A tikker was a device that allowed early crystal radio circuits to detect continuous-wave telegraphy. Ordinary crystal detectors cannot demodulate continuous waves; the direct current (DC) signal is inaudible in headphones.[1] One form of the tikker consisted of a fine wire resting on a rotating drum, which interrupted the DC voltage to produce an audible tone.[2]

The tikker was invented in 1908 by Valdemar Poulsen and Peder Oluf Pedersen. Poulsen also experimented with using the tikker to send speech with spark gap transmitters such as the arc converter. [3] Poulsen is perhaps best known for developments in magnetic recording.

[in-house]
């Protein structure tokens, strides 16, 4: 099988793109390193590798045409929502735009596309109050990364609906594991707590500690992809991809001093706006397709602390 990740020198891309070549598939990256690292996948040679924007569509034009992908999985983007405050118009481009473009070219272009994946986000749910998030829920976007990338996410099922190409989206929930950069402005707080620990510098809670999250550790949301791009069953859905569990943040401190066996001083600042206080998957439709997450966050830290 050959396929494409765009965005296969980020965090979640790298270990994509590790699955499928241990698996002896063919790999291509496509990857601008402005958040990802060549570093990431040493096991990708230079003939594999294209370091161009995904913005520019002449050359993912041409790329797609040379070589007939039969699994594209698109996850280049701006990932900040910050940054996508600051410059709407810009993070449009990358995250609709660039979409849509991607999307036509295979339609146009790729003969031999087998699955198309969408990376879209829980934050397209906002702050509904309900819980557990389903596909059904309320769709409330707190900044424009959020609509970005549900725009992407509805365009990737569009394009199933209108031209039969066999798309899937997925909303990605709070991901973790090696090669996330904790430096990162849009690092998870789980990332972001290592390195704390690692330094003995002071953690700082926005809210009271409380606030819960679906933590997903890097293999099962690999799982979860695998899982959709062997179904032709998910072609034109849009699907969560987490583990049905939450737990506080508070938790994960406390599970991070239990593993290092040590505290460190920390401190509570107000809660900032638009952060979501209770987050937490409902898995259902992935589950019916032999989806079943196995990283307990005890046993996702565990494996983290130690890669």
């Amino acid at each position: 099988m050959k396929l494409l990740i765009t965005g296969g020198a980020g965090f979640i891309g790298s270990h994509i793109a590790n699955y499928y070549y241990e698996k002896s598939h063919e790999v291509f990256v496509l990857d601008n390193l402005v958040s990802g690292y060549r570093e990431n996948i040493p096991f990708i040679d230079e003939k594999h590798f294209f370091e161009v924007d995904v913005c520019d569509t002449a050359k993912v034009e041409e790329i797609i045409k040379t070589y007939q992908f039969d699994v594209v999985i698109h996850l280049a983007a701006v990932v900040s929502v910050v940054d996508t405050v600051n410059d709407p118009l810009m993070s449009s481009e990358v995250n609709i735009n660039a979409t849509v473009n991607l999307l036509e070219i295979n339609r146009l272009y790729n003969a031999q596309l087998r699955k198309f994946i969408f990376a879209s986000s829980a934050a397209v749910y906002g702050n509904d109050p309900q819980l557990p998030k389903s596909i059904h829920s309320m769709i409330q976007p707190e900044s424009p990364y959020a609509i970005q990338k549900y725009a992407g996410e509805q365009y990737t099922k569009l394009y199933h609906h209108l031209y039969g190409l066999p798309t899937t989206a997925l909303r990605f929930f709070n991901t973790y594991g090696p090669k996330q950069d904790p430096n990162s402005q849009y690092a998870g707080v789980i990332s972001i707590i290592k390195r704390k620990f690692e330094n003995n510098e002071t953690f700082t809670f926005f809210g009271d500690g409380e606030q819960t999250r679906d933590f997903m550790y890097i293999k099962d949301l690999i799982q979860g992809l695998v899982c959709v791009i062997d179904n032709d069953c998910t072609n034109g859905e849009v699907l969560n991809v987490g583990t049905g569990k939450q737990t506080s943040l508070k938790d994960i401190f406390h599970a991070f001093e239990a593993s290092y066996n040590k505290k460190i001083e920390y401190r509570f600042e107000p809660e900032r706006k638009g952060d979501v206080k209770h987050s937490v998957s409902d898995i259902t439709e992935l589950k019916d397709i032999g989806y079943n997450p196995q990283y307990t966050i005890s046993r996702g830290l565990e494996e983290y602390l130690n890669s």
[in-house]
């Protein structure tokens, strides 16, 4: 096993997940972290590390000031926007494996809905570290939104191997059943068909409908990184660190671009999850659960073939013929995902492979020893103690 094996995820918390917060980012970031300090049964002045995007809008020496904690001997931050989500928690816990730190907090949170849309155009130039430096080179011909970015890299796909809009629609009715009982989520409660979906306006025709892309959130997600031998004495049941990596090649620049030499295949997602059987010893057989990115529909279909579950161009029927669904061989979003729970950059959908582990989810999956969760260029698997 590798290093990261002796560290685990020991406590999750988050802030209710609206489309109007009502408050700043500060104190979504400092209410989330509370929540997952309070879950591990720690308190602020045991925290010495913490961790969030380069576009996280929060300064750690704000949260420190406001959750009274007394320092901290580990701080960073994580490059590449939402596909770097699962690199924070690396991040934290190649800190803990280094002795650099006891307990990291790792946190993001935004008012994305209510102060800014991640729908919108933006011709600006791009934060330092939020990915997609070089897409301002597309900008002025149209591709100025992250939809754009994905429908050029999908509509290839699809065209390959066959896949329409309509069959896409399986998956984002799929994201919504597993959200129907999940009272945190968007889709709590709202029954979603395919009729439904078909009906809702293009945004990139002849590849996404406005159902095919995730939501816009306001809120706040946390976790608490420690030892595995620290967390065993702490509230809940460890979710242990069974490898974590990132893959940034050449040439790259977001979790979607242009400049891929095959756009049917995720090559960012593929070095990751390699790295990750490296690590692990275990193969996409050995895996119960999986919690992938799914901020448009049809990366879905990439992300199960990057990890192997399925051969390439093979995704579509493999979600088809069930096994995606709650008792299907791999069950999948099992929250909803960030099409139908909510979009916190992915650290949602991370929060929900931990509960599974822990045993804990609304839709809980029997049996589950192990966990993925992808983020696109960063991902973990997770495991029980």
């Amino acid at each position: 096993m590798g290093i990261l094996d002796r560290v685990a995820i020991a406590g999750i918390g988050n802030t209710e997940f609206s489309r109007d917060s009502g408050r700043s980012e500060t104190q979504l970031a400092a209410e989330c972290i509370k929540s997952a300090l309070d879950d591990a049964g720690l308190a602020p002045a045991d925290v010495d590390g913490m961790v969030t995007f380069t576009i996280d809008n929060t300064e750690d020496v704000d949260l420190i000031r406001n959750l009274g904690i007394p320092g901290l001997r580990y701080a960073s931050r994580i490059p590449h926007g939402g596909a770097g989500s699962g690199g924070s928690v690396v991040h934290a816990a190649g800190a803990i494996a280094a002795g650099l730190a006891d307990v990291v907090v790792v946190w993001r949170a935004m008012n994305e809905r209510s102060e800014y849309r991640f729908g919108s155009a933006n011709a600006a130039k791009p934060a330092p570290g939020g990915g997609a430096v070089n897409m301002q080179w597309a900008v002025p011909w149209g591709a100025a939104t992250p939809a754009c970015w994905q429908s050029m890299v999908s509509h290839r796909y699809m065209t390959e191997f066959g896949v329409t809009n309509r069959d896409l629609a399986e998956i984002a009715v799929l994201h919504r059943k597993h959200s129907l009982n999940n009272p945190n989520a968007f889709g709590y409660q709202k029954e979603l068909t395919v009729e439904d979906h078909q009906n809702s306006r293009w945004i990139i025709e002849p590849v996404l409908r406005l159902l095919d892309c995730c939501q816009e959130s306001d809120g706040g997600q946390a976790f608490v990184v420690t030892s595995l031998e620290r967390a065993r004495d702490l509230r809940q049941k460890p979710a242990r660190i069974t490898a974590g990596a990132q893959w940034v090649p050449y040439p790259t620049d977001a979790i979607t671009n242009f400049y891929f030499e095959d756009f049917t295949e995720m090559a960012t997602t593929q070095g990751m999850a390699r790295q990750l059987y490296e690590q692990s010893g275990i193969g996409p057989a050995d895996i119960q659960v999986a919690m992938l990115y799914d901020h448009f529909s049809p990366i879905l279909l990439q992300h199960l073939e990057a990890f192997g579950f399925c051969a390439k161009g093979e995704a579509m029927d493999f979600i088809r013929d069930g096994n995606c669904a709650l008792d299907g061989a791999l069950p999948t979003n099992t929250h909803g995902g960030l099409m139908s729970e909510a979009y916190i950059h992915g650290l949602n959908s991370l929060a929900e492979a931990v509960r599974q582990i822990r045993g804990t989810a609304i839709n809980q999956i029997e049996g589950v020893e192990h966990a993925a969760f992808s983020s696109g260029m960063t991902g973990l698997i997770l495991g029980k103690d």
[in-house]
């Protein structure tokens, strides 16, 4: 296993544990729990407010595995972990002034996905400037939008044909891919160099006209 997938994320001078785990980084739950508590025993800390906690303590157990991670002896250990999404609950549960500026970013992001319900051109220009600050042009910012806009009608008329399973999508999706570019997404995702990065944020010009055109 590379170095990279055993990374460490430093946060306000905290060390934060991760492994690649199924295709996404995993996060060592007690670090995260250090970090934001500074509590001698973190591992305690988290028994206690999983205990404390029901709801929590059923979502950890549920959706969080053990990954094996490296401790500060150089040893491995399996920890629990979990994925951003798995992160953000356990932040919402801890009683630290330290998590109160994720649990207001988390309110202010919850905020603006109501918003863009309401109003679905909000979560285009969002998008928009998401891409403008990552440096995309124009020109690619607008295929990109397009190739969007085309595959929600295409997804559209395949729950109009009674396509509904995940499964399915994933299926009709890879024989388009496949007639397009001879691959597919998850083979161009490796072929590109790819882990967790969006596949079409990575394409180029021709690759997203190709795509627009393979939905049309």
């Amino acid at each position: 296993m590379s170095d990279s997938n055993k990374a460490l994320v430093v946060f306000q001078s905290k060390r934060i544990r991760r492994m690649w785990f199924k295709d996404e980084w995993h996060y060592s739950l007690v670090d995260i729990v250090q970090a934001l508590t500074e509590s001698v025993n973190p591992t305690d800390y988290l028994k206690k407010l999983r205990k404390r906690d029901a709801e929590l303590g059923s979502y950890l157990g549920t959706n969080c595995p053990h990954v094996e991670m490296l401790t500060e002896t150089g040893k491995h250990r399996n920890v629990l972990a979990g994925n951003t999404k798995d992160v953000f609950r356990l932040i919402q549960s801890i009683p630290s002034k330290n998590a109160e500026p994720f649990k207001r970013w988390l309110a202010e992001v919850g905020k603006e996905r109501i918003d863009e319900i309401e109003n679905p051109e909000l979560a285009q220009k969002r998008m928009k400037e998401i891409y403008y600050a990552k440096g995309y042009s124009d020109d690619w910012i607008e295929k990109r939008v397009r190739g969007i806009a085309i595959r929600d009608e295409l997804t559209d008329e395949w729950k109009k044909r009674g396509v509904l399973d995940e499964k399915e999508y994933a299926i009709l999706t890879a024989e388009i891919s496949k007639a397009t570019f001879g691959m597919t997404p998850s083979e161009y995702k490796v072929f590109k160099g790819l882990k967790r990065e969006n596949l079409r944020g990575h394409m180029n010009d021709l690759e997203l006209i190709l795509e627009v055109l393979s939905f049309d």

1. ^ K. G. Beauchamp,History of telegraphy, IET, 2001 ISBN 0852967926, page 201
  2. ^ Popular Science Apr 1916 page 627
  3. ^ Carroll W. Pursell, Technology in America: a history of individuals and ideas, page 195

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